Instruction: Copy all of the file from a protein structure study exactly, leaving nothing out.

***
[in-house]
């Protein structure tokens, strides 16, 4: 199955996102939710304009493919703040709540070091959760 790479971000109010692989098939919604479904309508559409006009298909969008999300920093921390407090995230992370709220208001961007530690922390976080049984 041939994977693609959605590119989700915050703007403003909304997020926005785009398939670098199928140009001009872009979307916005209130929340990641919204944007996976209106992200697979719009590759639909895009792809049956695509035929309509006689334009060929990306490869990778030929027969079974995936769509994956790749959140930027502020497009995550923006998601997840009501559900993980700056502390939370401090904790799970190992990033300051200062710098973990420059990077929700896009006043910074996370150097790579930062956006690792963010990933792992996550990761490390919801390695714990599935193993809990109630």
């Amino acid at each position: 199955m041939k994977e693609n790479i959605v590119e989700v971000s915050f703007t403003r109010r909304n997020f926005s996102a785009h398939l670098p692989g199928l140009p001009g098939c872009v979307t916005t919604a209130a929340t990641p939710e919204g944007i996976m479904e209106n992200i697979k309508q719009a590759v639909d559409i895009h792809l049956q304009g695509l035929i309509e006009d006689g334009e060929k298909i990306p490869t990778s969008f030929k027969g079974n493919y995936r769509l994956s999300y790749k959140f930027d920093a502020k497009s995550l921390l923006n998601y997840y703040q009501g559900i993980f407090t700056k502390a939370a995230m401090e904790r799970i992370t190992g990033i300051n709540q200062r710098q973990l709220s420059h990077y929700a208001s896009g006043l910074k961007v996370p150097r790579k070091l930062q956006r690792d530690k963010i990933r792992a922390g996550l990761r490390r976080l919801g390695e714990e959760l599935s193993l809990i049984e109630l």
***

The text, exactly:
[in-house]
């Protein structure tokens, strides 16, 4: 199955996102939710304009493919703040709540070091959760 790479971000109010692989098939919604479904309508559409006009298909969008999300920093921390407090995230992370709220208001961007530690922390976080049984 041939994977693609959605590119989700915050703007403003909304997020926005785009398939670098199928140009001009872009979307916005209130929340990641919204944007996976209106992200697979719009590759639909895009792809049956695509035929309509006689334009060929990306490869990778030929027969079974995936769509994956790749959140930027502020497009995550923006998601997840009501559900993980700056502390939370401090904790799970190992990033300051200062710098973990420059990077929700896009006043910074996370150097790579930062956006690792963010990933792992996550990761490390919801390695714990599935193993809990109630």
């Amino acid at each position: 199955m041939k994977e693609n790479i959605v590119e989700v971000s915050f703007t403003r109010r909304n997020f926005s996102a785009h398939l670098p692989g199928l140009p001009g098939c872009v979307t916005t919604a209130a929340t990641p939710e919204g944007i996976m479904e209106n992200i697979k309508q719009a590759v639909d559409i895009h792809l049956q304009g695509l035929i309509e006009d006689g334009e060929k298909i990306p490869t990778s969008f030929k027969g079974n493919y995936r769509l994956s999300y790749k959140f930027d920093a502020k497009s995550l921390l923006n998601y997840y703040q009501g559900i993980f407090t700056k502390a939370a995230m401090e904790r799970i992370t190992g990033i300051n709540q200062r710098q973990l709220s420059h990077y929700a208001s896009g006043l910074k961007v996370p150097r790579k070091l930062q956006r690792d530690k963010i990933r792992a922390g996550l990761r490390r976080l919801g390695e714990e959760l599935s193993l809990i049984e109630l």